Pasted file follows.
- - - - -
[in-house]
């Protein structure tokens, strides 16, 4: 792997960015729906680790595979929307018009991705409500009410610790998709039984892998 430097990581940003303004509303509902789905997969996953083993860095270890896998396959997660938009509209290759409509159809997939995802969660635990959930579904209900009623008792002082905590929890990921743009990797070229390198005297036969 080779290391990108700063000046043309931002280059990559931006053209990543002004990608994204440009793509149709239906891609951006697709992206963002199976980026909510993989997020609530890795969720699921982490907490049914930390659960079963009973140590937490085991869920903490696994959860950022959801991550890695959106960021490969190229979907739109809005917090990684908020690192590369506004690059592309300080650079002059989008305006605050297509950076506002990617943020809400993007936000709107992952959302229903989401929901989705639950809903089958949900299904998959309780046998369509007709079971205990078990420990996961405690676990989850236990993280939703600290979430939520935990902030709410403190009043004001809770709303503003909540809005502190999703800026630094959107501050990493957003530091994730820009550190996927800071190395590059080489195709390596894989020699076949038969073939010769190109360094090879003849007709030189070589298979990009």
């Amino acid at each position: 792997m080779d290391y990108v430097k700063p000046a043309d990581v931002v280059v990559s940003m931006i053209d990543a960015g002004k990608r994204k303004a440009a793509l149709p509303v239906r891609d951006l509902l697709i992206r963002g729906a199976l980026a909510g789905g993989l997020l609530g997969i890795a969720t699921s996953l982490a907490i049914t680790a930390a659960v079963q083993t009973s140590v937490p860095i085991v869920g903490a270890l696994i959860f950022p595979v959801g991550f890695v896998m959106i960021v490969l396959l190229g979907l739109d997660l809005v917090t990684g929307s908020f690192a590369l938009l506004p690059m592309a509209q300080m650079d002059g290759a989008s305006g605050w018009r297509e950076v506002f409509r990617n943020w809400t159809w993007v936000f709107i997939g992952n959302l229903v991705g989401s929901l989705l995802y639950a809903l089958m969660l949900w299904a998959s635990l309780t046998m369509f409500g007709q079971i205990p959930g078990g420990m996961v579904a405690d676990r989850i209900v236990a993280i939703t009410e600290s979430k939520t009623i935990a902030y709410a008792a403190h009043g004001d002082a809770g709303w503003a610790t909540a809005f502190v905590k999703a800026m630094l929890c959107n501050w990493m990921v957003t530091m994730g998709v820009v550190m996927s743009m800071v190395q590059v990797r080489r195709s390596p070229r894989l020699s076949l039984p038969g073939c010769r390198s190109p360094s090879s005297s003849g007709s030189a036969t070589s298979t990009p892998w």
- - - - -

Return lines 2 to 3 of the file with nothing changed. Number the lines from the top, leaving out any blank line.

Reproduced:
């Protein structure tokens, strides 16, 4: 792997960015729906680790595979929307018009991705409500009410610790998709039984892998 430097990581940003303004509303509902789905997969996953083993860095270890896998396959997660938009509209290759409509159809997939995802969660635990959930579904209900009623008792002082905590929890990921743009990797070229390198005297036969 080779290391990108700063000046043309931002280059990559931006053209990543002004990608994204440009793509149709239906891609951006697709992206963002199976980026909510993989997020609530890795969720699921982490907490049914930390659960079963009973140590937490085991869920903490696994959860950022959801991550890695959106960021490969190229979907739109809005917090990684908020690192590369506004690059592309300080650079002059989008305006605050297509950076506002990617943020809400993007936000709107992952959302229903989401929901989705639950809903089958949900299904998959309780046998369509007709079971205990078990420990996961405690676990989850236990993280939703600290979430939520935990902030709410403190009043004001809770709303503003909540809005502190999703800026630094959107501050990493957003530091994730820009550190996927800071190395590059080489195709390596894989020699076949038969073939010769190109360094090879003849007709030189070589298979990009």
């Amino acid at each position: 792997m080779d290391y990108v430097k700063p000046a043309d990581v931002v280059v990559s940003m931006i053209d990543a960015g002004k990608r994204k303004a440009a793509l149709p509303v239906r891609d951006l509902l697709i992206r963002g729906a199976l980026a909510g789905g993989l997020l609530g997969i890795a969720t699921s996953l982490a907490i049914t680790a930390a659960v079963q083993t009973s140590v937490p860095i085991v869920g903490a270890l696994i959860f950022p595979v959801g991550f890695v896998m959106i960021v490969l396959l190229g979907l739109d997660l809005v917090t990684g929307s908020f690192a590369l938009l506004p690059m592309a509209q300080m650079d002059g290759a989008s305006g605050w018009r297509e950076v506002f409509r990617n943020w809400t159809w993007v936000f709107i997939g992952n959302l229903v991705g989401s929901l989705l995802y639950a809903l089958m969660l949900w299904a998959s635990l309780t046998m369509f409500g007709q079971i205990p959930g078990g420990m996961v579904a405690d676990r989850i209900v236990a993280i939703t009410e600290s979430k939520t009623i935990a902030y709410a008792a403190h009043g004001d002082a809770g709303w503003a610790t909540a809005f502190v905590k999703a800026m630094l929890c959107n501050w990493m990921v957003t530091m994730g998709v820009v550190m996927s743009m800071v190395q590059v990797r080489r195709s390596p070229r894989l020699s076949l039984p038969g073939c010769r390198s190109p360094s090879s005297s003849g007709s030189a036969t070589s298979t990009p892998w």